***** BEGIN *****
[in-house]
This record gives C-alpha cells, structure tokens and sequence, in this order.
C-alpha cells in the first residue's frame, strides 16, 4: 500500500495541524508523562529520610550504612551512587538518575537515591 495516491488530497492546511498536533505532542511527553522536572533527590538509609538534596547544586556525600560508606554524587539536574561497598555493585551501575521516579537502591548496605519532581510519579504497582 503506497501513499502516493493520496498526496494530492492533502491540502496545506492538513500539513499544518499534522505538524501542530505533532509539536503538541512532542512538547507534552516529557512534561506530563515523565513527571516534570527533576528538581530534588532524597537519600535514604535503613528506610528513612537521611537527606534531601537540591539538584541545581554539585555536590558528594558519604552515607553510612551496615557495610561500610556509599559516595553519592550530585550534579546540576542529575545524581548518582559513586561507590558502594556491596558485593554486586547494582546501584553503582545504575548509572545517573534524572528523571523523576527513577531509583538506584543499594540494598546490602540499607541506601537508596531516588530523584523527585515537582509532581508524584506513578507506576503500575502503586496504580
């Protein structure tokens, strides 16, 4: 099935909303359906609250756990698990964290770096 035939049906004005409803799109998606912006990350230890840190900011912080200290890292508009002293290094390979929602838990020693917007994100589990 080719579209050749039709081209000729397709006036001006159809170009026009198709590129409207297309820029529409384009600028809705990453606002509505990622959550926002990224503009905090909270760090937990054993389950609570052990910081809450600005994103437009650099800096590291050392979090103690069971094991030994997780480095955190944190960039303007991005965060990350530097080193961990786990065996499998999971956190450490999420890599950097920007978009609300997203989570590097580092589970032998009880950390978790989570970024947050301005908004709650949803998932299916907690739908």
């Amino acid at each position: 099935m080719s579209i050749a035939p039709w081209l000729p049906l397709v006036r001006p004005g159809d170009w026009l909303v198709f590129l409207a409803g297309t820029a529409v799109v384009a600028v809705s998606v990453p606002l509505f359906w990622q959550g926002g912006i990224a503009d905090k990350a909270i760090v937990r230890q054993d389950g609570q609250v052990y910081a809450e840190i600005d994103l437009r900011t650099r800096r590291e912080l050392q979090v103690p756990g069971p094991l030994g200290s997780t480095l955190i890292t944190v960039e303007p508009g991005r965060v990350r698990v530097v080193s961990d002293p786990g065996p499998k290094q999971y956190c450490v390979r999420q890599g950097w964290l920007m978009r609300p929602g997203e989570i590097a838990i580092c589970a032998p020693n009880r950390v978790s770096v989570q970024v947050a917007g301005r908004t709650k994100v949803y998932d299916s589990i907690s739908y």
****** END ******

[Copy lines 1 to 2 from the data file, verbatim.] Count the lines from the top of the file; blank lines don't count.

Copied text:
[in-house]
This record gives C-alpha cells, structure tokens and sequence, in this order.